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Automated Teller of Stubborn Truths

Updated: Jan 13



As you can see from the picture, it’s just a little thing, the Bank of America walk-up ATM on Commonwealth Avenue in Concord, Massachusetts. A bank in a box, just big enough for a single robot teller and one human looking to manage their funds.



I was a human at this little ATM location last week seeking some cash. My family is amused by my penchant to have cash on hand at all times. I know how to use my ATM card to pay for things, and I frequently use it to do so. I am not a Luddite. I know that one can pretty much go without having to use actual money these days. But, call me old fashioned, I like paying with cash too.

I was in Concord to get a massage – part of my efforts to keep my old-fashioned body functional. I sometimes follow a trip to the masseuse with a stop at Concord Teacakes, a lovely bakery just across the street from the ATM. You can keep your thoughts and judgment about the juxtaposition of a massage followed by pastry to yourself, please. Thank you. I don’t get pastries after a massage every time, and I hasten to add that I often work out pretty vigorously before the massage. But it wouldn’t be a complete untruth to say that workout-massage-ATM-Teacakes is maybe kind of a bit of a routine.

On this particular day, I was not the only human looking to manage my funds at this BoA ATM. When I walked up to the cash-in-the-box, there was already someone inside. There being only one machine and room for one person, I waited just outside as the occupant was taking care of their business.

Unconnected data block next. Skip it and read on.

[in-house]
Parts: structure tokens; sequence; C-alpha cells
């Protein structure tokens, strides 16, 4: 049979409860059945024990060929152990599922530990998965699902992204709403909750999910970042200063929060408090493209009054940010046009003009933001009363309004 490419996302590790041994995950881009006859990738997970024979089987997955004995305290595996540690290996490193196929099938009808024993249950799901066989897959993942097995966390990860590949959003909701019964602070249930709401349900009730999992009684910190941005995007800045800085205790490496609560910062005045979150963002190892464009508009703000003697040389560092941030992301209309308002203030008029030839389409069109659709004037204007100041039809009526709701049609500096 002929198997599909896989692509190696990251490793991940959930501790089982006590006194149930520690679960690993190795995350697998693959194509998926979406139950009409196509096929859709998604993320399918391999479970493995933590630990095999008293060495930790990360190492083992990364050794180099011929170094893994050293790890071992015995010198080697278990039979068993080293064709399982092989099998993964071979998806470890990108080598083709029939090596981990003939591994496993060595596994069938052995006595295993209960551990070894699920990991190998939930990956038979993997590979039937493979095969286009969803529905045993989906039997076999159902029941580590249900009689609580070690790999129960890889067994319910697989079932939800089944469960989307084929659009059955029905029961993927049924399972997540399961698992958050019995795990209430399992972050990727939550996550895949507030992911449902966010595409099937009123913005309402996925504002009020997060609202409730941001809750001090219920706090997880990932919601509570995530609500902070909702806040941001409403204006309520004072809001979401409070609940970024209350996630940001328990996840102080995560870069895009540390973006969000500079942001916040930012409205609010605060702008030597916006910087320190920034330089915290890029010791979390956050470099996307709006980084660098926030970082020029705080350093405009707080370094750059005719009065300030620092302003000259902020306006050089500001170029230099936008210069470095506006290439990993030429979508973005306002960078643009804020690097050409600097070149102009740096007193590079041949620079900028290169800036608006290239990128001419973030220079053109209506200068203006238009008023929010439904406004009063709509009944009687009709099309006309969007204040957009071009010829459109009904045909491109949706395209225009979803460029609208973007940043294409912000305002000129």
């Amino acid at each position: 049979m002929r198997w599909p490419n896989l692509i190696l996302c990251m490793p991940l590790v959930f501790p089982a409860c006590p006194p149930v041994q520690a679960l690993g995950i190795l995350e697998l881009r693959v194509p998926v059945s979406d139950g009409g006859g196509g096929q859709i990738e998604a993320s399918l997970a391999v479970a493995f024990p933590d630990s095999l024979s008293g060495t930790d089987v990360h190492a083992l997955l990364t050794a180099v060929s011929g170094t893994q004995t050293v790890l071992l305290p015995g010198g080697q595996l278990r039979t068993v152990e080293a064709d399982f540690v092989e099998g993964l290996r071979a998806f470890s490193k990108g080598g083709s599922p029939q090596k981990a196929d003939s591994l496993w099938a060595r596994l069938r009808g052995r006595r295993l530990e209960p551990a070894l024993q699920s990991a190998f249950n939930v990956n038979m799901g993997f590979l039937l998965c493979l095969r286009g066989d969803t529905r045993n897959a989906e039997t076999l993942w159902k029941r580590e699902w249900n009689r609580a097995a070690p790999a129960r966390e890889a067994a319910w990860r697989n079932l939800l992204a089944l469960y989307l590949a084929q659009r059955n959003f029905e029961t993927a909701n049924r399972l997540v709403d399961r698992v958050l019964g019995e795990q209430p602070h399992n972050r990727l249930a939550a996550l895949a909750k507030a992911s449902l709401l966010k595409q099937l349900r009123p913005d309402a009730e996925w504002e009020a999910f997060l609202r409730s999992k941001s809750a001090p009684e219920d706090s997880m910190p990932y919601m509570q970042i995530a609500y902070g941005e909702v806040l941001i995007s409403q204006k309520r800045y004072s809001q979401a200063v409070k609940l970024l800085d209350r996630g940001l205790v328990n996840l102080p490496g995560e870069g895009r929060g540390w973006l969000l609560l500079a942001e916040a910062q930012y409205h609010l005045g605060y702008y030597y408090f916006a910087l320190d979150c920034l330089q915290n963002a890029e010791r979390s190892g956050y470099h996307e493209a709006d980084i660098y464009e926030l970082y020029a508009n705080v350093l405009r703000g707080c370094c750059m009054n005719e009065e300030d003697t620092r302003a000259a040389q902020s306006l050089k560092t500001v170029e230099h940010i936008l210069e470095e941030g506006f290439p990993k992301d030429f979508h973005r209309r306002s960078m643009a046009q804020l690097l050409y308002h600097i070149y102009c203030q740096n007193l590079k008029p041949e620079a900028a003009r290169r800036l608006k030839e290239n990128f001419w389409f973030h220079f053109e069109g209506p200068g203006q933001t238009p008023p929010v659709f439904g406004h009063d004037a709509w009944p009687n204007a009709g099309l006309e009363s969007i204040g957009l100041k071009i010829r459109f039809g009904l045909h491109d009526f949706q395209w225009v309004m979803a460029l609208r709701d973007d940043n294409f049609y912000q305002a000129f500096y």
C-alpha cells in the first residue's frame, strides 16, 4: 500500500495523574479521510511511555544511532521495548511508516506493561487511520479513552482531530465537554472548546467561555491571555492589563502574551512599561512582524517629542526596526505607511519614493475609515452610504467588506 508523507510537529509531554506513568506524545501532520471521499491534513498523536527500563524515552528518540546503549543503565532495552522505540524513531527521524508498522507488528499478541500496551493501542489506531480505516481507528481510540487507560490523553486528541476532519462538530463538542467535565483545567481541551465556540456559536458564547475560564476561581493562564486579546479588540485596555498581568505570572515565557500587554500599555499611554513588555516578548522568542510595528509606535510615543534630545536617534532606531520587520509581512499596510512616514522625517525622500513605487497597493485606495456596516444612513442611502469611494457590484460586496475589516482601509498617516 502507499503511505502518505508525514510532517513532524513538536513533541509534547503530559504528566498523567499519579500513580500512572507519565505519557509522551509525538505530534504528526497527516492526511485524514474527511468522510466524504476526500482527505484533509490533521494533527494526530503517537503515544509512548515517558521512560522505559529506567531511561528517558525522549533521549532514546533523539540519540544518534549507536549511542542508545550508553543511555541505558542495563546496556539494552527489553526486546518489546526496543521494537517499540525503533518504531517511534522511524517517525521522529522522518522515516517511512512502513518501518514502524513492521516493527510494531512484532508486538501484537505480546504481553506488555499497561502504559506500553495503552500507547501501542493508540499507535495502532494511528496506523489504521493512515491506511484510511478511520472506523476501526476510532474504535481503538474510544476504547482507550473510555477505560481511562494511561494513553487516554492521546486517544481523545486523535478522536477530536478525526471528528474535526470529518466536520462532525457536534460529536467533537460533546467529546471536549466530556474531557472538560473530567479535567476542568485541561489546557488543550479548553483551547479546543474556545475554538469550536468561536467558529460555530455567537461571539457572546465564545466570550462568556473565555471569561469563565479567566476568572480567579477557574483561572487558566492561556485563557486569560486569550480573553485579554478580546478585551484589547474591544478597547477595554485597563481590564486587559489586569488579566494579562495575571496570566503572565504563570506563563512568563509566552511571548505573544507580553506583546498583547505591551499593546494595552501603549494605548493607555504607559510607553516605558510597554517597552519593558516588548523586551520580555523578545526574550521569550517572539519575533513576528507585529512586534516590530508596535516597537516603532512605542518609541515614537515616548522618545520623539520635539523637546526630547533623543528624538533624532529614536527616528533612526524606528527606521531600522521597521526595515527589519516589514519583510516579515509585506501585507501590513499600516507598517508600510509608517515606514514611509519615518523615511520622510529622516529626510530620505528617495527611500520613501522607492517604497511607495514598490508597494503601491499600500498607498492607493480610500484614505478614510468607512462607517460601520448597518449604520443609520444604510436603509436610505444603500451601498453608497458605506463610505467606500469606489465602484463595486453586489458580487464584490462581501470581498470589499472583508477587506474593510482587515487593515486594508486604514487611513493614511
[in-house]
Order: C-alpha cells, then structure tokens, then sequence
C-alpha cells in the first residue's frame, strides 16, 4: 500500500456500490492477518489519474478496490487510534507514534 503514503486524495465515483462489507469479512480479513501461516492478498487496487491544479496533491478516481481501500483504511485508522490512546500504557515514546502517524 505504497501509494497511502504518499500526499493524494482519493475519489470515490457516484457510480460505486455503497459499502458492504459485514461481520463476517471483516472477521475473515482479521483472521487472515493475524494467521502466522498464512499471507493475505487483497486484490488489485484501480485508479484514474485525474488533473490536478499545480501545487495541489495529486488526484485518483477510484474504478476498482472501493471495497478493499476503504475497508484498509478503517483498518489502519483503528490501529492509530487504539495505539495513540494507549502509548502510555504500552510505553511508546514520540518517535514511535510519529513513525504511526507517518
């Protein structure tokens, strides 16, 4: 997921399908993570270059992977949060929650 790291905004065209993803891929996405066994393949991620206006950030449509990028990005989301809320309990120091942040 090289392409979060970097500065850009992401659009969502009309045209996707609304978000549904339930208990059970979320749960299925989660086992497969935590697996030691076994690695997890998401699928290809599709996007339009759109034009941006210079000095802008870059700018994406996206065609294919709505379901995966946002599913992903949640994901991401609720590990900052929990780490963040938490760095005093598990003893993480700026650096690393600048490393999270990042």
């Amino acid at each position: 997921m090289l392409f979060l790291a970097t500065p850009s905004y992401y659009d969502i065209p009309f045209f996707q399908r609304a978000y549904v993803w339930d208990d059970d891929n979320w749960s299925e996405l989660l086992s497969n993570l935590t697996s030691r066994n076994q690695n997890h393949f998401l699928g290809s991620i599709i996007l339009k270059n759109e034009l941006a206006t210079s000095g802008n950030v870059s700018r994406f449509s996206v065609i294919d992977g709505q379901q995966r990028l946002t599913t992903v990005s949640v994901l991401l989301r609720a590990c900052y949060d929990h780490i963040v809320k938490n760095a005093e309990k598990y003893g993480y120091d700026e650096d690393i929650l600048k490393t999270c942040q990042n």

Picture me standing just outside the ATM in the photo above. As you can see, it’s basically a glass tiny house. Anyone outside it can see the person inside, and the person inside can see anyone waiting outside depending on where the outside person is standing and how focused the inside person is on their transaction with the money robot.

As sometimes happens in these ATM dynamics, I found myself waiting for what felt like a pretty long time for the person inside to finish up and vacate the space. That was OK. A chance to practice some patience. Sometimes I’m the person who’s taking too long in there.

As I practiced patience, I couldn’t help but notice that the person inside the transparent teller already had their cash and receipt in hand when I arrived to create a one-person cue. That data point made me wonder why the wait was stretching out as it was. It didn't occur to me that a different kind of automated telling might be going on in the mind of the person in the box.

I did notice that the person inside noticed me outside during a couple of moments when they glanced up from the act of seemingly sorting their cash and (I assumed) preparing to exit the space. “Cool,” I thought, “They saw me. I’ll be in there in a moment and in Teacakes in a couple of minutes.”

And then this happened.

Picture the occupant opening the ATM door.

Picture me moving towards the door in the familiar choreography of one person leaving and one person entering a space. Take a moment to think about how this usually goes. Draw on your own experiences.